Most often it’s the first reason that puts me in these circumstances. Alone doesn’t necessarily mean being lonely. There’s a tranquility I revel in while I’m detached that cannot be obtained when other people are around, even the ones I hold dear to my heart. No one is expecting anything from me. All responsibility is what I choose to take or whatever I put on myself. Yes, I do take on self-induced obligations. I’m particular about some things so I make sure those things are in order.

The third reason I mention (I’ll get to the second one) is associated with my disability. Getting out and around people is extremely difficult in my present surrounding. I don’t have a vehicle to drive. There isn’t a public bus, train, or subway system here. Everyone who might be generous enough to give me a ride doesn’t live near enough so I can just hitch a ride. Outings must always be planned. Living in a small town doesn’t necessarily mean anything is really closer.

The second reason (I told you I’d get to it.) is the one and only that upsets me. Until I moved here, It never even dawned on me that I would ever be rebuffed. I am not without negative qualities. After all, I’ll an imperfect human being. However, any of those qualities that I’ve been aware of or have been informed of are ones I’ve rectified or, have at least alleviated. I’ve made amends whenever it’s been possible. Yes, I am shunned. To my knowledge, whatever has put me in this light is either distorted or fabricated.

Nevertheless, this is, in reality, just one of the bumps in the journey of life. I may wish with my entire soul that it was all different, but it isn’t going to make it so.

I handle this plight the best I can. I concentrate the extreme present moment, not dwelling on anything from the past, no matter how recent, or going into the future, even when it only has to do with tomorrow. Of course, I can’t work this strategy all the time. In many of those instances, I’ve either reflected on times when I lived where I was accepted and dream of the time when I can move to such a place again.

As I stated before, my predicament is not another version of Peyton Place. It’s just life happening with all its good and bad mixed up as usual. I see my solitude as my source of fortitude.

§

How do you deal with your dilemmas that don’t have quick solutions?

“Endurance is one of the most difficult disciplines, but it is to the one who endures that the final victory comes.” Buddha

 

Writing about Me / Religion

Writing about Me / Religion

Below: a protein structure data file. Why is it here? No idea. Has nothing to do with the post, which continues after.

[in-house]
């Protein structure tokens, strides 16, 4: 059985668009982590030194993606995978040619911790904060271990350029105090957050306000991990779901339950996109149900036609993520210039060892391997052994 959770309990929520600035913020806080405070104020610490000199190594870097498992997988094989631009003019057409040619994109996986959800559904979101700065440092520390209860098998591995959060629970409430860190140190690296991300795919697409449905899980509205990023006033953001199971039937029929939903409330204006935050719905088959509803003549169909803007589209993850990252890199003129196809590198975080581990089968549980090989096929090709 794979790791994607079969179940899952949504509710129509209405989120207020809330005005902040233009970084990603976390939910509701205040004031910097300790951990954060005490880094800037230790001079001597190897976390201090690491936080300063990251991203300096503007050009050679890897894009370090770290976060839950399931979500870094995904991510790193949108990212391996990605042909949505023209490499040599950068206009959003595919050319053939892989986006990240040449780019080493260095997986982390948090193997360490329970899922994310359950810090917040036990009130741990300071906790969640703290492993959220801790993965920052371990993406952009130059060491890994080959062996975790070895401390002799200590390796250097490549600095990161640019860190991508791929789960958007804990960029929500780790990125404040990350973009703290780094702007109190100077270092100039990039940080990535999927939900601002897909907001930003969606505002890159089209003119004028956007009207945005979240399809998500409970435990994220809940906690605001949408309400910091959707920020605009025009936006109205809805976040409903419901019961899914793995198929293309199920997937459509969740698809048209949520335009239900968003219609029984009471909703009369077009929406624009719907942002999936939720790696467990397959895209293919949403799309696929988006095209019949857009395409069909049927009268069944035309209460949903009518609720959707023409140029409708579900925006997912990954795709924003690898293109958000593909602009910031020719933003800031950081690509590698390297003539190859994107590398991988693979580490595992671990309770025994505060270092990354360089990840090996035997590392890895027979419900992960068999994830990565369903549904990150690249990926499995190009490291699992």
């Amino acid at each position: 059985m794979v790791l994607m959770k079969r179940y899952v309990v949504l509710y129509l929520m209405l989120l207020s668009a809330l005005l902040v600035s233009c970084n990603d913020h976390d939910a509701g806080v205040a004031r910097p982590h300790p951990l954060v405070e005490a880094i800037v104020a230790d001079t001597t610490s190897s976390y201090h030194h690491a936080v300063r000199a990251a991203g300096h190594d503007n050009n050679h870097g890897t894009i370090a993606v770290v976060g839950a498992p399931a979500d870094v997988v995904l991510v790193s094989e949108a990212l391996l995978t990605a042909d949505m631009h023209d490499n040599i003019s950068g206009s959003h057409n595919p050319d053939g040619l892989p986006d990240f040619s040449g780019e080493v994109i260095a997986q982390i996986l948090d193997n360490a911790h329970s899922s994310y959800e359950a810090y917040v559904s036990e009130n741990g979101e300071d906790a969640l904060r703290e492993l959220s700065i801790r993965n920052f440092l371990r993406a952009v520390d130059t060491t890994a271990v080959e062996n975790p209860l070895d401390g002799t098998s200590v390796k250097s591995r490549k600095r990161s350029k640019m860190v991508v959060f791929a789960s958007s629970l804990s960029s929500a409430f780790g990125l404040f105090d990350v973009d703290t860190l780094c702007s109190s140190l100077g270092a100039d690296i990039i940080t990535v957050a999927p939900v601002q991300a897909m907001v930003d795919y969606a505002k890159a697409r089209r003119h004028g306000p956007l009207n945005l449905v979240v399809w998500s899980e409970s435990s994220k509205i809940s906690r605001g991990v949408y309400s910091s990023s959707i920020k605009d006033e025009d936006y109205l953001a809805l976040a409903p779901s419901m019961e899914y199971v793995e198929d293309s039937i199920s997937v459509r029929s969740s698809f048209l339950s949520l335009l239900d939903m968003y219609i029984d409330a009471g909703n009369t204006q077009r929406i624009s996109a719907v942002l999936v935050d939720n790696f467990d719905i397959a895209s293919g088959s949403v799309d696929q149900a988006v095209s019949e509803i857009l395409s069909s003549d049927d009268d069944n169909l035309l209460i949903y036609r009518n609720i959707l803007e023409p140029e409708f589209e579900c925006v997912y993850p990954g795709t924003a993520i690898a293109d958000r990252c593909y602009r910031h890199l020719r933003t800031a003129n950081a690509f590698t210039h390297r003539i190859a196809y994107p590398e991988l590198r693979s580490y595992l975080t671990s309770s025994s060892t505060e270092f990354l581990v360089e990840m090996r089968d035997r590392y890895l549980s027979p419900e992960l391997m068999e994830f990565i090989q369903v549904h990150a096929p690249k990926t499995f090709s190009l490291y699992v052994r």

Image provided by Mystic Politics
https://www.flickr.com/photos/mysticpolitics/

Some followers of this blog have been with me from the beginning in February of 2013. They probably feel they know me, at least a fair amount about my personality. Yet, there are so many things even some of my family members don’t know about me. My about page is purposely written in general terms, not to throw anyone off track, but to dodge the necessity to upgrade the page and the obligation of explaining any reasons in detail. My page about my disability quirks is the same way. There’s enough told so visitors to my blog can have a diffused understanding of shortcomings I have no control over.

In a nutshell, people who do not know me in person and for an adequate length of time don’t know much about me at all. Even some of the those people don’t know me all that well. I’m sure there are many others like me in the vast universe of cyber space. We’re commonly known as introverts and most of us are pleased with the notion.

Even though I love me solitude, sometimes I like voicing my opinion. Sometimes I like sharing a little more of myself than I normally would. Today and at various times in the future, I’ll be doling out posts that, I hope, will give you a more unhindered perception of me.

I thought I’d start out with one of the biggies that are known to shape a person’s character. Read on…

§

My Views on Religion

There was a time when I embraced religion. I was involved in my church and I was trying my best to be virtuous 100% of the time, even when no one was looking.

The more I studied within my faith, the more questions I discovered within the text and the teachings. I finally had to admit to myself that what was not being addressed was destroying any belief I had. I didn’t give up–not at first. I went search for other denominations in hopes of rediscovering that certainty about life and spirit that’s prevalent within religion.

At first I thought maybe the dogma of a congregation and how it varied from church to church was the culprit in my predicament. Therefore, finding the right church for me was all that had to be done. Or so I thought.

Turned out that wasn’t what was going to answer the questions whirling around in my head. Sure, many of the questions revolved around why what was done in one church versus another one was so important to the basic faith. However, I was questioning the unornamented beliefs themselves.

I can probably bet money there’s a reader out there whispering, “Atheist.” No, I’m not an atheist. I can’t, for one second, think that I, a human being, is the highest level of intelligence hovering around this planet and/or throughout the universe. As a species, I believe we let our emotions rule our lives, which is probably worse than the instincts other animals rely on. We, as a species, does some asinine things in the course of a 24-hour day.